In 1930, Nezihe Muhiddin and Suat Derviş joined the Liberal Republican Party and ran for mayor. However, neither of the two female candidates was successful. In 1935, the regime gave women the right to vote, while Nezihe Muhiddin's association was shut down forever. The regime presumed that there was no longer a need for such an organization without asking the founders, who were the suffragettes of the late Ottoman and early Republican eras.

Who was Nezİhe Muhiddin?

Nezihe Muhiddin Tepedelengil was born in 1889 in Kandilli, Istanbul. She was the daughter of Muhiddin Bey, a public attorney, and Zehra Hanım, the granddaughter of Ağa Hüseyin Pasha, the first head of the general staff of the Ottoman army. Her only sibling was her brother Faik Muhiddin Adam.

Nezihe Muhiddin.

She first attended Kandilli Elementary School. Later, her parents hired private tutors and homeschooled her. She learned Arabic, Persian, German and French from her private tutors. Her mother and cousin Nakiye educated and influenced her about European thought and literature. Nakiye Hanım was one of the writers of the first Ottoman feminist periodical, the Hanımlara Mahsus Gazete (Daily Newspaper Special for Ladies). She published her feminist writing under the pen name "Zekiye," which means "clever woman."

Born to be an activist

Nezihe Muhiddin attended parties held by her mother and Nakiye where illuminated women discussed the women's rights movement. Nezihe also attended charity events with her mother.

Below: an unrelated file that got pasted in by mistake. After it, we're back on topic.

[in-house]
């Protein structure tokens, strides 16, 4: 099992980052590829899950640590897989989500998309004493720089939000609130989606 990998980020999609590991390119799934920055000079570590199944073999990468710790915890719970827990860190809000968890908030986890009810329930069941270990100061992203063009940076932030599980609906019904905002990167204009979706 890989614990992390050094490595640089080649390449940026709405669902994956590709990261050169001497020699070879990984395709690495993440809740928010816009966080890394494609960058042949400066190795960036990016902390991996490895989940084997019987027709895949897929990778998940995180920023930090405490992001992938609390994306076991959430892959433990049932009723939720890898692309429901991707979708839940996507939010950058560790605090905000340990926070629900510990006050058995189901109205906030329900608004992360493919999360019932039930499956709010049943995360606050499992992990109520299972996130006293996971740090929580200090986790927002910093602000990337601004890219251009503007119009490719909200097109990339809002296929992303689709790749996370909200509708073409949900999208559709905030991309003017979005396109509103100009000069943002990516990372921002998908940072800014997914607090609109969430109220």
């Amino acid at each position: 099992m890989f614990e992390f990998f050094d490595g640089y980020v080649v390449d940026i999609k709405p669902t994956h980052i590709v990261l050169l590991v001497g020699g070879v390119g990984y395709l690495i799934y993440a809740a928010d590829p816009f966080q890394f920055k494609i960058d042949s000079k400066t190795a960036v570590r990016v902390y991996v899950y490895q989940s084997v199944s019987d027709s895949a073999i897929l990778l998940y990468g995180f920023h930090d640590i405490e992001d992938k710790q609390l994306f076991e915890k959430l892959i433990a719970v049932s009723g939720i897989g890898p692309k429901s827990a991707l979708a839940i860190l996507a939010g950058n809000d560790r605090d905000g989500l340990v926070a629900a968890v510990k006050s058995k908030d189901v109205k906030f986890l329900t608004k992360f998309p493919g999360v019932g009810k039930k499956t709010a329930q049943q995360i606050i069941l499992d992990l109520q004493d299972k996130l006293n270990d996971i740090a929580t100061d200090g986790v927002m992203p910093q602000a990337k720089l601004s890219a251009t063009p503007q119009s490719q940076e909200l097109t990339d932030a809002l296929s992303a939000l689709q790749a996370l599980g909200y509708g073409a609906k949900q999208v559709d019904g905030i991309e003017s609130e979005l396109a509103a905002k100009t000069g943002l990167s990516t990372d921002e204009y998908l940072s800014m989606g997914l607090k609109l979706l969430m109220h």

Nezihe briefly attended Kumkapı Nuns' School, which was obviously a Christian school, and Darülmuallimat (Female Teachers' School).

We do not have much knowledge about Nezihe Muhiddin's life before the 1908 Revolution. She worked as a science teacher at the Girls' High School under the rule of the Committee of Union and Progress (CUP). She was also the secretary of the Ottoman Turkish Women's Protection Association. Around the same time, she became the principal of the CUP Girls' Technical School. She taught piano, foreign languages, knitting and other skills to the girls, as well. During World War I, Nezihe Muhiddin transformed the school into a knitting house for the army and worked with her students. She and her students also nursed wounded soldiers at First Treatment Hospital. She became the principal of Gaziosmanpaşa Boys' High School in 1929. She later retired from that position.